Hand building with clay is an ancient technique that has been used to make functional ceramics for as long as humans have been making ceramics.
Table of Contents
Ceramics hand building techniques
Clay handbuilding techniques are methods that can be used to create pottery items using only the hands and fingers and simple tools, rather than a pottery wheel.
Handbuilding definition: creating clay forms with hands fingers and simple tools, without the use of a pottery wheel.
Sometimes slip-casting is referred to as a handbuilding technique, but it is not as the piece is created in a cast, not built by hand.
Hand-built pieces do not have the uniformity or consistency of wheel-thrown pieces, but the main benefits of this technique are that the techniques require less practice than throwing pots (on a wheel), and that it allows the potter to create a variety of shapes and forms that cannot be achieved using a wheel.
At the same time, the charm of hand-built pottery lies in the subtle non-uniform quality which belongs to no other material or method.
The three basic hand-building techniques
The three basic techniques that are often used for hand-building pots are pinch pottery, coil building, and slab building.
1. Pinch pottery method
Pinch pottery, also known as pinch pots, is probably the simplest of the classic handbuilding techniques. It is a simple and versatile technique that can be used to produce almost any shape of a vessel with a wide range of surface textures. This method is traditionally used to create functional items like flowerpots, bowls, spoons, and cups, but its lack of a wheel also allows the creation of sculptural pieces.
The process of pinching results in a pot with a distinctive look that can be quite attractive. Pinch pots are common in Native American pottery and in the pottery of Japan. Pinch pots can be used to make candle holders, small pots, cups, or vases.
Although it is a simple technique, it results in a beautiful form, which is why the pinch pot has endured for more than 20,000 years.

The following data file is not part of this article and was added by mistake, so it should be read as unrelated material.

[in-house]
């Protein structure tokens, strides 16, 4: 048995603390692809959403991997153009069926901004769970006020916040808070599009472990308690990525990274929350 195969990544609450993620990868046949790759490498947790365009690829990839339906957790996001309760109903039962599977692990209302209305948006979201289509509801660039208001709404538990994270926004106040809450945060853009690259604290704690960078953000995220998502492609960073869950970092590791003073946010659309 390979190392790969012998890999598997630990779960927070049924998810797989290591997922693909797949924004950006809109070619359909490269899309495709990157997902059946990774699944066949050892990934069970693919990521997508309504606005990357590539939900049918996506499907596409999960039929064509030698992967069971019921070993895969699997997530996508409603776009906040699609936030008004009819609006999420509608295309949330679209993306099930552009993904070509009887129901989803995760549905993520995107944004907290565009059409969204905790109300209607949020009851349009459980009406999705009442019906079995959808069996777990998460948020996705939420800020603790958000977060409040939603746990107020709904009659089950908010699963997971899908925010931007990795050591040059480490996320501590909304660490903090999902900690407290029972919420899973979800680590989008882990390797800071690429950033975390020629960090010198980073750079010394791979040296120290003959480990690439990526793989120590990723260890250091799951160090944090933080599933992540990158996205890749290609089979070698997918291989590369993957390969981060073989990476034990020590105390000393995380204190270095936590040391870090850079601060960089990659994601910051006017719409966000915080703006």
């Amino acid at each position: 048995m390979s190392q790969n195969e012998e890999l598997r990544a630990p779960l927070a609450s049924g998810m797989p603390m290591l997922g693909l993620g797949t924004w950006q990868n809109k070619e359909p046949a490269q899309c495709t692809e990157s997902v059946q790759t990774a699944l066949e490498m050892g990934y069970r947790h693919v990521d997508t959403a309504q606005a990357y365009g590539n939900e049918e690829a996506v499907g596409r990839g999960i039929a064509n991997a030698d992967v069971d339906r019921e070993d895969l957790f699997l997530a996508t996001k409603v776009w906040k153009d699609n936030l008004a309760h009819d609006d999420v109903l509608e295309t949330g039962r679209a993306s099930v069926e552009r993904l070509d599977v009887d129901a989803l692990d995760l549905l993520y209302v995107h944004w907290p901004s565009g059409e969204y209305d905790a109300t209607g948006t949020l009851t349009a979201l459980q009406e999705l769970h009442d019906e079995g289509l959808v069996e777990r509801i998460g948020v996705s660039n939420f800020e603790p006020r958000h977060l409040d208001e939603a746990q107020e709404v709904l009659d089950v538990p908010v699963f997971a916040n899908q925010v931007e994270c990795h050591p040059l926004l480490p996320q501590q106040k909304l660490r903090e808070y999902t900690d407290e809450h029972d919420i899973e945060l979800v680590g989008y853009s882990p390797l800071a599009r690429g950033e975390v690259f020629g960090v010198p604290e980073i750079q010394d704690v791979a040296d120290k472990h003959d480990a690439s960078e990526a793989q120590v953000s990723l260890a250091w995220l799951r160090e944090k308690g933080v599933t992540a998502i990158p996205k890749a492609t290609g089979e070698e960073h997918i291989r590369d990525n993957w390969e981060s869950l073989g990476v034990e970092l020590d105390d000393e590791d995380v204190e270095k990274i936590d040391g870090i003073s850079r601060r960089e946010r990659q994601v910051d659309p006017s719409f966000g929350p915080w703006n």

Pinch pot creation involves taking a ball of clay and pinching it into the desired shape. Bear in mind that the object will not be as strong as one thrown on a wheel, and larger pinch pots can be quite difficult to construct.
The basic process for making a simple pinch pot is:
- Take a lump of clay and insert your thumb into the center to create a hole.
- Slowly pinch the clay and stretch it around that initial hole to slowly move the clay into the intended shape.
- Add additional small pieces of clay to create a larger form, pinching the firmly into place to ensure they bond with the original pot.
2. Coil building
Small pieces of pottery, such as dishes and candlesticks, may be molded with the hands from a single piece of clay but, for larger pieces, the strong and simple process of building up with coils of clay is more satisfactory.
Coil building, also known as coil pottery, is a pottery technique in which coils of clay are built up into a piece by placing coils next to each other and joining them together. Each coil is attached to the previous one by scoring with a needle, and applying liquid clay slip to adhere the coils together.
The coils may be left visible, or finished with a wooden rib tool to a smooth surface, where the coils are not recognizable.
- Create coils by rolling out small balls of clay on a flat plaster surface or a bat.
- Form a base for your pot – either use a hand flattened slab, or coil one of the coils on itself to create a flat shape.
- Add coils to start building up the sides of the pot
- Pinch the edges firmly together and weld each joint with soft clay or add slip as the coil is added to adhere it.
- Raise and flatten the sides of the pot by pinching it flat.
- Smooth pot surface with a rib as you build (or leave the coils visible if preferred).
- Continue until the pot is the desired size.
- Finish the pot by cutting the rim straight with a knife or wire, then smooth the rim and sides of the pot with a damp sponge or other pottery tool.
You can create a more uniform piece by building inside a mold, or using a cardboard outline to check the shape as building progresses.
3. Slab building
Slab building is a technique where the clay is rolled out flat, cut into pieces, and then then shaping them into a form. Slab-built pieces are attached together by scoring and then applying a coat of slip along the edges to be adjoined.
It is a good technique to build pots with angular shapes or square pieces. Though it can also be used to create a plate or shallow shape by draping the slab over or inside a mold and allowing it to partially dry, or creating edges using he pinching method.
To create a large slabs of clay of a uniform thickness, a slab roller can be used. Alternatively, you can use a rolling pin with thickness guides (small flat pieces of wood) placed either side to get a consistent thickness.
Basic steps for slab building:
- Roll clay to a consistent thickness using a slab roller (or rolling pin with thickness guides).
- Mark out the base and sides of the shape to be built.
- Run a thin knife round each shape, and carefully separate the pieces.
- Construct the piece by roughening the edges that will be adjoined, applying some slip and then pressing the edges firmly together.
- Smooth any sharp edges and angles with the fingers or a damp sponge the clay hardens.